N.L. search and rescue inquiry report recommends more money, training for 'essential' volunteer groups
Province relies heavily on 'underfunded' volunteers, commissioner finds
The long-awaited inquiry into ground search and rescue in Newfoundland and Labrador is now complete, with its commissioner releasing his recommendations to the public Wednesday.
The 159-page final report looked broadly at the state of rescue operations in the province, noting that missions rely heavily on what it described as underfunded volunteer groups.
Commissioner James Igloliorte offered 17 recommendations to the provincial government to improve search and rescue services.
- Government funding for volunteer search and rescue groups.
- Increased training for volunteer groups.
- Increased engagement with families of missing persons.
- Mental health support for emergency responders and volunteer rescuers.
- External audits of volunteer search and rescue teams to ensure their operation at a "minimal standard."
The report also recommended the provincial government look at implementing a rule compelling snowmobilers and other "outdoor adventurers" to wear a locator device.
It also called for a review of 911 services "with the goal [of] streamlining the existing process so as to ensure that distress calls are tasked in an optimal manner," and stressed the importance of air support for ground missions.
Several of the 17 recommendations acknowledged the province's reliance on an "aging" volunteer workforce, which often spends much of its time fundraising for supplies.
The Newfoundland and Labrador Search and Rescue Association, which represents local volunteer rescue groups, receives $200,000 a year from the provincial government — an amount the report says makes up a small portion of its annual expenditures.
"NLSARA is an impressive organization which, through extraordinary effort by a committed membership, carries out essential ground search and rescue services within the [province].… There are, however, reasons to fear that this present situation might not be sustainable," Igloliorte wrote.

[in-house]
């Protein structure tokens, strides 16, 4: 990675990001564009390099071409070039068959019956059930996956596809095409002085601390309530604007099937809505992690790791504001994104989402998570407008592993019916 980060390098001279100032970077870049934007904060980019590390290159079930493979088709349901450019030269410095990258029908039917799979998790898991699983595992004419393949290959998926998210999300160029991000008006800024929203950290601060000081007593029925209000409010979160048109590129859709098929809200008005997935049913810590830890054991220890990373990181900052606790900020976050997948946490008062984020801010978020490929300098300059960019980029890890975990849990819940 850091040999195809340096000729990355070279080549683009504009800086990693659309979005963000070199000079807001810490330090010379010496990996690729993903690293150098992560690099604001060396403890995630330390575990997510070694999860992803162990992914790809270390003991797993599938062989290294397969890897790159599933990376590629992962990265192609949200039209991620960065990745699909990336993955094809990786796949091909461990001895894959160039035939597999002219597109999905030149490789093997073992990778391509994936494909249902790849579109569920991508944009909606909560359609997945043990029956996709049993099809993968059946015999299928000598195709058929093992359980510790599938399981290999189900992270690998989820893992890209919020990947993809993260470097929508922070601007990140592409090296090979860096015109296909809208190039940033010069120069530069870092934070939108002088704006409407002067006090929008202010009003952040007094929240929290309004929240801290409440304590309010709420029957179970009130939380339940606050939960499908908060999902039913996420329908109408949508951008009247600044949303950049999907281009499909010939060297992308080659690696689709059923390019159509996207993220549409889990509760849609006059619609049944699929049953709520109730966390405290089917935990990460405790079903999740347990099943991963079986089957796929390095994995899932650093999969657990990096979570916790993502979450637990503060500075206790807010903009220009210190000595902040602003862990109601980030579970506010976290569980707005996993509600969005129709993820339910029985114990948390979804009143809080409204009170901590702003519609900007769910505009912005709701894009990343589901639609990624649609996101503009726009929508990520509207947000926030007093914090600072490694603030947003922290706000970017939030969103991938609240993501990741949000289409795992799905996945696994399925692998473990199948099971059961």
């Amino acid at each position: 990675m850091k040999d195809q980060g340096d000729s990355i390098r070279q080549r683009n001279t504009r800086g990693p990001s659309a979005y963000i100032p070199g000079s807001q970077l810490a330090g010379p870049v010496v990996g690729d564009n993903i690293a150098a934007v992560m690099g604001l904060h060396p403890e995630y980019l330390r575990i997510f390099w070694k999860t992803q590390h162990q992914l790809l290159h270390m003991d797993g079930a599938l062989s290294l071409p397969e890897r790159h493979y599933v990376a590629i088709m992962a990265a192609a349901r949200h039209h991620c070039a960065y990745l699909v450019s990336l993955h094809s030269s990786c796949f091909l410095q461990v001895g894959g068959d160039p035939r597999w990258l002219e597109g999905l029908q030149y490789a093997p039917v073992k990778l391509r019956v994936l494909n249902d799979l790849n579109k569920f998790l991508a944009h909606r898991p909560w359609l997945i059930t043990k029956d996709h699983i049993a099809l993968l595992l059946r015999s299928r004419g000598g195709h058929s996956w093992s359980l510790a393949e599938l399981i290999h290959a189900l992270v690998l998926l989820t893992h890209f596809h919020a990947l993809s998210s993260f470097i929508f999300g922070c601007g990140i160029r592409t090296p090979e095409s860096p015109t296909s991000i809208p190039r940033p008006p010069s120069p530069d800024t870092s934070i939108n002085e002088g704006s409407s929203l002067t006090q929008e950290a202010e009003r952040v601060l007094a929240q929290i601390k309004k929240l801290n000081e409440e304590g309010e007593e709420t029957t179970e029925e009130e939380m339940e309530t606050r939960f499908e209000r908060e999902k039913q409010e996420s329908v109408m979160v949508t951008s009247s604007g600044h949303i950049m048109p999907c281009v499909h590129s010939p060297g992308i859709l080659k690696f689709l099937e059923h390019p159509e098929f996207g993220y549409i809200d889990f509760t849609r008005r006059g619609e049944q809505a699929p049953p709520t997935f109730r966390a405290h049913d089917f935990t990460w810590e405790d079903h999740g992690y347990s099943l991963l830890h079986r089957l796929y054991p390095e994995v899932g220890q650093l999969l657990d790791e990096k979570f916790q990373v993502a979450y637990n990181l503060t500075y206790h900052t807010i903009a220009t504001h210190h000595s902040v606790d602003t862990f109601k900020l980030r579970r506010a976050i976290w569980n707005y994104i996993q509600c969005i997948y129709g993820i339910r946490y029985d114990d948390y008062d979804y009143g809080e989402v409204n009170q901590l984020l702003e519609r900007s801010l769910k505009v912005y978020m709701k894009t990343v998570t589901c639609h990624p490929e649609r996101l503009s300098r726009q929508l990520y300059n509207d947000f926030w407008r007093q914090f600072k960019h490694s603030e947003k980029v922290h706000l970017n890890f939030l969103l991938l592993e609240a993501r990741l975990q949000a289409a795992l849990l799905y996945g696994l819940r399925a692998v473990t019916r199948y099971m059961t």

He noted that challenges recruiting and retaining members, in addition to the difficulties of raising funding, could lead to burnout among members.
Igloliorte also recommended the province seek an agreement with the federal government for use of Canadian Armed Forces helicopters when required.
"At the present time, the government of Newfoundland and Labrador have no rotary-wing [helicopter] resources, either owned or contracted, capable of operating during darkness or in certain weather conditions," he wrote.
"Helicopter support, at all times of day and night, is often crucial to successful ground search and rescue search outcomes."
The lack of federal helicopters was a prevailing theme during testimony in September, when Igloliorte presided over hearings in Makkovik, the hometown of 14-year-old Burton Winters.
Burton died in 2012 after his snowmobile became stranded on sea ice. It took rescuers three days to find his body, and his family called for years for an inquiry into the search mission tasked with locating him.
A Canadian Armed Forces witness testified in September that there were a number of federal aircraft in the Atlantic region tasked to search and rescue, but many were not usable.
That witness also said the federal aircraft were primarily responsible for sea rescues, not land rescues, as in Winters' case.
The Department of National Defence, despite having a Cormorant helicopter stationed in Gander, declined the first assistance request to search for Burton, according to transcripts in the report.
Igloliorte called on the province to ensure "helicopter resources are made available to support ground search and rescue operations in equal priority to their support for aeronautical and marine search and rescue operations."
John Hogan, minister of justice and public safety, told reporters Wednesday it's too soon to say what the province will do with the recommendations, but said negotiating with Ottawa had emerged as a clear priority.
"Some of those recommendations … talk about working with the federal government. So we have to do that, to see who is responsible for what," he said.
Report a 'relief'
Hogan also acknowledged that the Winters family waited nine years after Burton's death to participate in an inquiry.
"It took a long time to get to this point," he said. "I'm sure that's upsetting for the family, but maybe a bit of a good news story here today, that it has come to a conclusion."
Natalie Jacque, Burton's stepmother, said despite the stress of the inquiry, the final report brought relief to the family.
"For years we've kind of been pushing so that nothing would happen to anyone else," she said, reached by phone on Wednesday.
"We do feel that hopefully with some recommendations and some positivity toward some change, that hopefully this won't happen again."
With files from Mark Quinn and Chris O'Neill-Yates